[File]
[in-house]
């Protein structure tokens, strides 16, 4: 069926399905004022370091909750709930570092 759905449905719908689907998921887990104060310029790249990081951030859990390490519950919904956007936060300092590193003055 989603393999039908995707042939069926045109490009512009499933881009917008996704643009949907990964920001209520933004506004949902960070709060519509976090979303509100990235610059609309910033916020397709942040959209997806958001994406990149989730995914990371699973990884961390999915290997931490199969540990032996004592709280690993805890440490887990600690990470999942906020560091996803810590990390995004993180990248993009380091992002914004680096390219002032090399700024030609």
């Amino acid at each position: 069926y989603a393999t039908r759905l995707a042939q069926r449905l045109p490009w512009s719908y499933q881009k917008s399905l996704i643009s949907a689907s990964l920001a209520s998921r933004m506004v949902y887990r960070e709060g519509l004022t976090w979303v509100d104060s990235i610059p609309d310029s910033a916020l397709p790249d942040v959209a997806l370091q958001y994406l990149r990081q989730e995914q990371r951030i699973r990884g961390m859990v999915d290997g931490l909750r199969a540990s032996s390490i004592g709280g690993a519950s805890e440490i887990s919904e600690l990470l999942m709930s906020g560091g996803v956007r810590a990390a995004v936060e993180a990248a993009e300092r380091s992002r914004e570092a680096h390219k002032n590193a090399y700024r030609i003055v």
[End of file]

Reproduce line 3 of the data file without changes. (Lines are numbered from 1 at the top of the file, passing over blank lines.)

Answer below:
């Amino acid at each position: 069926y989603a393999t039908r759905l995707a042939q069926r449905l045109p490009w512009s719908y499933q881009k917008s399905l996704i643009s949907a689907s990964l920001a209520s998921r933004m506004v949902y887990r960070e709060g519509l004022t976090w979303v509100d104060s990235i610059p609309d310029s910033a916020l397709p790249d942040v959209a997806l370091q958001y994406l990149r990081q989730e995914q990371r951030i699973r990884g961390m859990v999915d290997g931490l909750r199969a540990s032996s390490i004592g709280g690993a519950s805890e440490i887990s919904e600690l990470l999942m709930s906020g560091g996803v956007r810590a990390a995004v936060e993180a990248a993009e300092r380091s992002r914004e570092a680096h390219k002032n590193a090399y700024r030609i003055v």